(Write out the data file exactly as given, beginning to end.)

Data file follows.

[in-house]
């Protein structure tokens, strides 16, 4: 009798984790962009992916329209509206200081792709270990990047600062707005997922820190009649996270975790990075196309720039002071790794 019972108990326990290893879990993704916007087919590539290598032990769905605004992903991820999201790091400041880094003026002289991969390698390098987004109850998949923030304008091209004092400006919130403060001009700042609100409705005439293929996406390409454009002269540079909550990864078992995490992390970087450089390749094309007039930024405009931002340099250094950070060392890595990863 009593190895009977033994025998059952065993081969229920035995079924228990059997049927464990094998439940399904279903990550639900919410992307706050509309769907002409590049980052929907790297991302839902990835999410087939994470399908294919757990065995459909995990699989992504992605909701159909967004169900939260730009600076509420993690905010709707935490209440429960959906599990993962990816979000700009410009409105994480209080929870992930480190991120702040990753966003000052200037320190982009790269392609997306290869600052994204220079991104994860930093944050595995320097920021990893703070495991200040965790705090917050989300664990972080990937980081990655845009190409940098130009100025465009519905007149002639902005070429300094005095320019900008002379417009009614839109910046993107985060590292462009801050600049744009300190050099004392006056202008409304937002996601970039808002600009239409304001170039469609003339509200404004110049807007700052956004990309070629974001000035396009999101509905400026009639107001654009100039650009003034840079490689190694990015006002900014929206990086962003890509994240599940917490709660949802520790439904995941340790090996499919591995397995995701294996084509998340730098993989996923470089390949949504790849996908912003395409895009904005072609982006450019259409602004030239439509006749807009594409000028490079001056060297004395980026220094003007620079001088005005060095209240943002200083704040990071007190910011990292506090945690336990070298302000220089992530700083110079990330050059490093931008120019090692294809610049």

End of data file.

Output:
[in-house]
């Protein structure tokens, strides 16, 4: 009798984790962009992916329209509206200081792709270990990047600062707005997922820190009649996270975790990075196309720039002071790794 019972108990326990290893879990993704916007087919590539290598032990769905605004992903991820999201790091400041880094003026002289991969390698390098987004109850998949923030304008091209004092400006919130403060001009700042609100409705005439293929996406390409454009002269540079909550990864078992995490992390970087450089390749094309007039930024405009931002340099250094950070060392890595990863 009593190895009977033994025998059952065993081969229920035995079924228990059997049927464990094998439940399904279903990550639900919410992307706050509309769907002409590049980052929907790297991302839902990835999410087939994470399908294919757990065995459909995990699989992504992605909701159909967004169900939260730009600076509420993690905010709707935490209440429960959906599990993962990816979000700009410009409105994480209080929870992930480190991120702040990753966003000052200037320190982009790269392609997306290869600052994204220079991104994860930093944050595995320097920021990893703070495991200040965790705090917050989300664990972080990937980081990655845009190409940098130009100025465009519905007149002639902005070429300094005095320019900008002379417009009614839109910046993107985060590292462009801050600049744009300190050099004392006056202008409304937002996601970039808002600009239409304001170039469609003339509200404004110049807007700052956004990309070629974001000035396009999101509905400026009639107001654009100039650009003034840079490689190694990015006002900014929206990086962003890509994240599940917490709660949802520790439904995941340790090996499919591995397995995701294996084509998340730098993989996923470089390949949504790849996908912003395409895009904005072609982006450019259409602004030239439509006749807009594409000028490079001056060297004395980026220094003007620079001088005005060095209240943002200083704040990071007190910011990292506090945690336990070298302000220089992530700083110079990330050059490093931008120019090692294809610049």